If you’re on Grand Mesa, don’t leaf Mesa Lakes Lodge unvisited
If you’re leaf-peeping this weekend on Grand Mesa, you might run into a rustic little place called the Mesa Lakes Lodge. That’s assuming you take lots of twisty roads and right turns and know where you’re going.
Unless a freak weather system blows in, the aspen leaves still should be bright gold with patches of orange this weekend.
It’s a popular pastime this season, driving, hiking, picnicking and gawking. Last weekend, we saw loads of people with their kids, dogs and vintage cars. And last Sunday was Color Sunday.
To break up the trip we stopped at the restaurant — more of a diner, really — at Mesa Lakes Lodge.
The original joint burned down about eight years ago, but the new split-log place re-creates the feeling of an old West lodge. It might have had a bit of a Cracker Barrel feel, except that the owners have it chock-full of original cowboy kitsch and trophy heads on the wall, from moose to wolverine. That, and the gorgeous view, not of an interstate, but of fishermen on the lakes, turning trees and Stellar’s Jays. The lodge rents paddle and rowboats.
The food is basic but hearty. We arrived just before noon and it was too late for breakfast, much to my husband’s dismay. No stack of pancakes, no biscuits and gravy, no mountain man special.
But the crisp air was making the burgers-and-sandwiches lunch menu look pretty good. The hamburgers were stacked-high diner fare on homemade rolls. I liked the black Russian, a ground-beef patty on homemade rye bread with loads of saut&233;ed onions and melted Swiss. Rounding out the lunch, a tasty red chili.
Mesa Lakes’ most popular orders are homemade cinnamon rolls and pies: blackberry, blueberry, apple, cherry, pecan and a special concoction of strawberry, rhubarb and apple called fruits of the forest pie.
For non-sedentary types, they sell a bag lunch.
The outside seating at Mesa Lakes left something to be desired. Such a beautiful setting, and the only choices were a couple of picnic tables, a few Adirondack chairs and some teetery plastic furniture.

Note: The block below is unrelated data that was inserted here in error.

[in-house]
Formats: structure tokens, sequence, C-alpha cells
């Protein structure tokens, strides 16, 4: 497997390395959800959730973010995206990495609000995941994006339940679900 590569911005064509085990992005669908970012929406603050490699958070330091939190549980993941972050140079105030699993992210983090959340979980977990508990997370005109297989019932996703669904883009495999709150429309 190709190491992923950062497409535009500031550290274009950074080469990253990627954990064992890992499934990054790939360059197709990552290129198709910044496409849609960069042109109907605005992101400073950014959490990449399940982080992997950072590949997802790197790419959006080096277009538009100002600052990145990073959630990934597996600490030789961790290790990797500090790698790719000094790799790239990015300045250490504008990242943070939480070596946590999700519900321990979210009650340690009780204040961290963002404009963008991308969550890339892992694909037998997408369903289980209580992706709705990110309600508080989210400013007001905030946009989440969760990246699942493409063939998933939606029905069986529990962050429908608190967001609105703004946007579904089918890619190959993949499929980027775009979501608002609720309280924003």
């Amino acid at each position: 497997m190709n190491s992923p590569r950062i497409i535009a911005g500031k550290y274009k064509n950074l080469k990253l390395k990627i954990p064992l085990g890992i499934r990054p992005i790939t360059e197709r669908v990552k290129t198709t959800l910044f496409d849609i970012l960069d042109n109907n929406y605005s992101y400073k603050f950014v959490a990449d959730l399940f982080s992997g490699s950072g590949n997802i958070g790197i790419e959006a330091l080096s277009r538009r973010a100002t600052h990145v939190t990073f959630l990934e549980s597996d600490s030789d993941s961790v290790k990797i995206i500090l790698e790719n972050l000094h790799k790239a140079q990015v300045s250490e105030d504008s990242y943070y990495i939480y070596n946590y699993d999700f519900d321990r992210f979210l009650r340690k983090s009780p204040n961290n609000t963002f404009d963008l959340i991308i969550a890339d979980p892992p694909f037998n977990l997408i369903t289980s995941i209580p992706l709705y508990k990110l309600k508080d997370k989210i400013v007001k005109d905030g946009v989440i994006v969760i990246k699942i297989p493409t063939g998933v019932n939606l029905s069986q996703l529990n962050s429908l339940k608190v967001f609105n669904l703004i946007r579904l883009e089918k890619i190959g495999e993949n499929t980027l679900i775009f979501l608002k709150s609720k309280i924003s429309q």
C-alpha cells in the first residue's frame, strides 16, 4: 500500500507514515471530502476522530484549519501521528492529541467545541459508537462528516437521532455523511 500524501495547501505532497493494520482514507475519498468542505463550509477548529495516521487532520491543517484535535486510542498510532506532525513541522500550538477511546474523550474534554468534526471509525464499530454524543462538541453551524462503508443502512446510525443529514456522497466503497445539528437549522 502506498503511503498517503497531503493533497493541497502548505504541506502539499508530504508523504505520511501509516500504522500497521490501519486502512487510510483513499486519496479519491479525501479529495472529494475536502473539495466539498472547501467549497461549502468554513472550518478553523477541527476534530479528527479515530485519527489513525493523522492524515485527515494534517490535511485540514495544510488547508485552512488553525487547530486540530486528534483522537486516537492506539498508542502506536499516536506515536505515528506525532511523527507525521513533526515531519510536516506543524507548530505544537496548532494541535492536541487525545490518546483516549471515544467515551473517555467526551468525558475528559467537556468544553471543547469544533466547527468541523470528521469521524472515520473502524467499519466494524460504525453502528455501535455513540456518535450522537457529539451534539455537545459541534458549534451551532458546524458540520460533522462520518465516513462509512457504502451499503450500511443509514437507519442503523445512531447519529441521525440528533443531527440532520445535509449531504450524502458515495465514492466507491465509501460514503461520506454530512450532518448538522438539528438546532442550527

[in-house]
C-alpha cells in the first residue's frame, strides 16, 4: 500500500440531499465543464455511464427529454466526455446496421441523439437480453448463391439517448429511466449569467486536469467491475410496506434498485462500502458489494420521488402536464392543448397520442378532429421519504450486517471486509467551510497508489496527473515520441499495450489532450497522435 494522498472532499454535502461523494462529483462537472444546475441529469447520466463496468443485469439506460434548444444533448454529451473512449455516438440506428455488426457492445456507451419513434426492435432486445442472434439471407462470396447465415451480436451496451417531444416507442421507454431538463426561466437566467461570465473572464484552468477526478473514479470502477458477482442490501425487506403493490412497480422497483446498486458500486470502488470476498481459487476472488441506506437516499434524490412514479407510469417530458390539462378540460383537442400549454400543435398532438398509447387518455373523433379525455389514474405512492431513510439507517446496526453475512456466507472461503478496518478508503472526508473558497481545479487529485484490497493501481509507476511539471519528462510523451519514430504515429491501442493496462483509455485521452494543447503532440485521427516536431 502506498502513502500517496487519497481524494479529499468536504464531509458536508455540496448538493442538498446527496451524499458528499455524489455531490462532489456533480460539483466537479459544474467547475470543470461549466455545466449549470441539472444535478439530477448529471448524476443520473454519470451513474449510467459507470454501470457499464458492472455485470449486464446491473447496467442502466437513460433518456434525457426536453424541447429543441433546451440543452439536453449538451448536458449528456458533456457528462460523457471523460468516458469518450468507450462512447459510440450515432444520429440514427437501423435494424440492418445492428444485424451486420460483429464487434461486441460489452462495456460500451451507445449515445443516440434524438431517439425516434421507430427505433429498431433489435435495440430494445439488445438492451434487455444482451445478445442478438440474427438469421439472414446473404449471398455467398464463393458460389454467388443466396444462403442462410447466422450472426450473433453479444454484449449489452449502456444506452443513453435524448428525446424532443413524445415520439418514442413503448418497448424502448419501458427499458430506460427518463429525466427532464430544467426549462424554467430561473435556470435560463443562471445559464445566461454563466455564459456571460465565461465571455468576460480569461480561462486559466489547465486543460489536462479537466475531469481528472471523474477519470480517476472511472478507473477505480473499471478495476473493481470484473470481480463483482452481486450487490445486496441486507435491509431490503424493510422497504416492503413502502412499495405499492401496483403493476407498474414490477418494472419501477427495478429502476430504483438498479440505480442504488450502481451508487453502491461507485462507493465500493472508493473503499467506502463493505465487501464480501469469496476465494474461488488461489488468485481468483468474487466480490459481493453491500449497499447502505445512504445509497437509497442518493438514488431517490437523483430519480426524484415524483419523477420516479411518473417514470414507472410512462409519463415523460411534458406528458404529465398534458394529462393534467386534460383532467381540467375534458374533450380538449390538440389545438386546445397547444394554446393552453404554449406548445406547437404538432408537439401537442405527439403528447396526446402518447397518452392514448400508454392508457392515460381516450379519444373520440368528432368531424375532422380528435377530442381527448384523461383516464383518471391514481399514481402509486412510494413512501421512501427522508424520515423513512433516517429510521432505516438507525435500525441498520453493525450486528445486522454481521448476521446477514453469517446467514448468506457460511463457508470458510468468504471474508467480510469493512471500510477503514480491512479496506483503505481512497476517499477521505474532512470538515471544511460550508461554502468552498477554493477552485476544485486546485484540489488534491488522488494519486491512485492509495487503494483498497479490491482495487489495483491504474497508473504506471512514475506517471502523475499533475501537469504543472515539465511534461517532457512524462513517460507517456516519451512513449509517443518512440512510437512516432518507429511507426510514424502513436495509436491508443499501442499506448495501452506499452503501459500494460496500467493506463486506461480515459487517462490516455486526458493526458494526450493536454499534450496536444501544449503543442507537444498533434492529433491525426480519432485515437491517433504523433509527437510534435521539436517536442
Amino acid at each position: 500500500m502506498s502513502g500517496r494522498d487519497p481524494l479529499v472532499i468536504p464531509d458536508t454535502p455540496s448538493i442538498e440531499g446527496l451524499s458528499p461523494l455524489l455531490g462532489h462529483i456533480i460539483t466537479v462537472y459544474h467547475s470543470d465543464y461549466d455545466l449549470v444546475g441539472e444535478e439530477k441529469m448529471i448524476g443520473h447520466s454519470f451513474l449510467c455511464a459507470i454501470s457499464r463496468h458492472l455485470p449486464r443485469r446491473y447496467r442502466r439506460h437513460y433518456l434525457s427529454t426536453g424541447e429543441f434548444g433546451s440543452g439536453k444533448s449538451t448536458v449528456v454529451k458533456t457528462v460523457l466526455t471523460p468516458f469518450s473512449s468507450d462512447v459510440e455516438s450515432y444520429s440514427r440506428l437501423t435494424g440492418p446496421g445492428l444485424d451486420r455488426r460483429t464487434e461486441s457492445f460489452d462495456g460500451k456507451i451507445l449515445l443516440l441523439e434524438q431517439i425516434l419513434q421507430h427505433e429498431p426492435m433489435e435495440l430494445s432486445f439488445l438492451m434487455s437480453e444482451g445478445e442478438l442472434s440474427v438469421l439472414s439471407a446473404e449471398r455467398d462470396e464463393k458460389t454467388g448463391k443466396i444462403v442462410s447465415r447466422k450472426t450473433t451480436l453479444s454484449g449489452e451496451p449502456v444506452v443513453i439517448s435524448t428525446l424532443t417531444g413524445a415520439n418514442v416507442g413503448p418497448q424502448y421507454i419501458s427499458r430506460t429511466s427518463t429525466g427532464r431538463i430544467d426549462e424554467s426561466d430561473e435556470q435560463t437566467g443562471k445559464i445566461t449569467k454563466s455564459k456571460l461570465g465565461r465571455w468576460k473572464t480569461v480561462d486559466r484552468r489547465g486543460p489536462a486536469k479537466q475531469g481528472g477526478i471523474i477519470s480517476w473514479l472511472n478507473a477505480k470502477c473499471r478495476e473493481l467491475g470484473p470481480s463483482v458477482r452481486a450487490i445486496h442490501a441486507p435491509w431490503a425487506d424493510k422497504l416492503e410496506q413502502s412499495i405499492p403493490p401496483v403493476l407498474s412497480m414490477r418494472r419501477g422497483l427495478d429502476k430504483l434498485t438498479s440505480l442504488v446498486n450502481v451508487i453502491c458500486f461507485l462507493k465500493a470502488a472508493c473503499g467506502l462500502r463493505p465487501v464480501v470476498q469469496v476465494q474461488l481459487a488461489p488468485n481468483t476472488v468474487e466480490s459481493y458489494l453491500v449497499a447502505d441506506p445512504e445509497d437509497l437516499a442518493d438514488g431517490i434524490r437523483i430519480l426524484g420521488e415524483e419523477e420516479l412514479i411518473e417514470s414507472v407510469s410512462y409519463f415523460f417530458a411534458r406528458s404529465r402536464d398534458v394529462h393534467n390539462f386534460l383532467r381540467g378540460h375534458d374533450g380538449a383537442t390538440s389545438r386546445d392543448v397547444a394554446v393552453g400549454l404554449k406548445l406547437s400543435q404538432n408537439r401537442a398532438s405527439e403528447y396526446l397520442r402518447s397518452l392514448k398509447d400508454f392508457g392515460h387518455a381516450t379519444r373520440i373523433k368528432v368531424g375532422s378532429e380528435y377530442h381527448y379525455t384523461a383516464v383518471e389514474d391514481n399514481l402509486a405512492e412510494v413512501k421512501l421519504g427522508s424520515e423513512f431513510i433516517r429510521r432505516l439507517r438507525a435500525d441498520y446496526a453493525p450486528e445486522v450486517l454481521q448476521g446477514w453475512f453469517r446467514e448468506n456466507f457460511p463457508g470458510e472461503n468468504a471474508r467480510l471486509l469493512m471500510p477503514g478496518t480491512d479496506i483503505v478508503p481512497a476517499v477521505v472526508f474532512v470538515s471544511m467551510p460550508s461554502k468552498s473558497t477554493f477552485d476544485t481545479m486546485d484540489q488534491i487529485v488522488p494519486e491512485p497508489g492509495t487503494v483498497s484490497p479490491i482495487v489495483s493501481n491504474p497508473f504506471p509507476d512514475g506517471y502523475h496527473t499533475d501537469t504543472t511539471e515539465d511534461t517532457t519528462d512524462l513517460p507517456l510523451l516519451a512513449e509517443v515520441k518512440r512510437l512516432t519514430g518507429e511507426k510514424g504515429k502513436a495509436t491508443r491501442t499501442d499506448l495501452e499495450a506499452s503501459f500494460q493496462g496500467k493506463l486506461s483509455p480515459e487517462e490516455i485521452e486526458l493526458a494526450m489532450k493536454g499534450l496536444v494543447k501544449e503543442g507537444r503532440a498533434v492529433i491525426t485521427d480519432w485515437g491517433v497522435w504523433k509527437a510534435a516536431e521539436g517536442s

What a lost opportunity. Such, I guess, is rustic.
Returning home on Land’s End Road, a gorgeous unpaved hairpin road, a Dramamine might be in order.
To see the Mesa Lakes Lodge menu, go to the Tess on the Town blog at GJSentinel.com.
GOOD STUFF FROM COLORADO: Try Nita Crisp whole-wheat flatbread and MouCo cheese, both made in Fort Collins.
Forget water crackers. Nita Crisps were created by Nenita Pellegrino, who wanted a healthier cracker. What she concocted is a winner. Tasty enough to stand on its own, but subtle enough to not overpower the cheese or topping. It pairs well with grilled vegetable bruschetta spread or tapenade.
It also comes in spelt. It is available at Albertsons, Whole Foods and other natural food markets: http://www.nitacrisp.com/.
MouCo makes soft-ripened camembert, colorouge and blue cheese from Larimer County dairy milk.
MouCo hasn’t reached the regional prominence of Longmont’s Haystack goat cheese but it’s on the horizon: http://www.mouco.com/.
PISTOL WHIPPED: Fans of Pablo’s Pizza who receive e-mail updates on specials might have noticed an obscene re-creation of their Facebook page. The page, which included Pablo’s own label, was hijacked by saboteurs.
The family-run business quickly worked to shut down the fraudulent page and “would never post offensive material.”
BY THE CUP: To give you an idea of what you’re consuming in a coffee drink, according to Starbucks:
A venti (20 ounces) brewed black coffee, 5 calories; venti caffe mocha without whipped cream, 340 calories; venti white chocolate mocha, 510 calories; Tazo tea, 0 calories; venti Tazo chai tea latte, 290 calories.
On the caffeine side, a large brewed coffee (remember, only 5 calories) tips the scales at 415 milligrams of eye-popping pep. It’s a trade-off.
QUOTE: “Ask your child what he wants for dinner only if he’s buying.” — Fran Lebowitz
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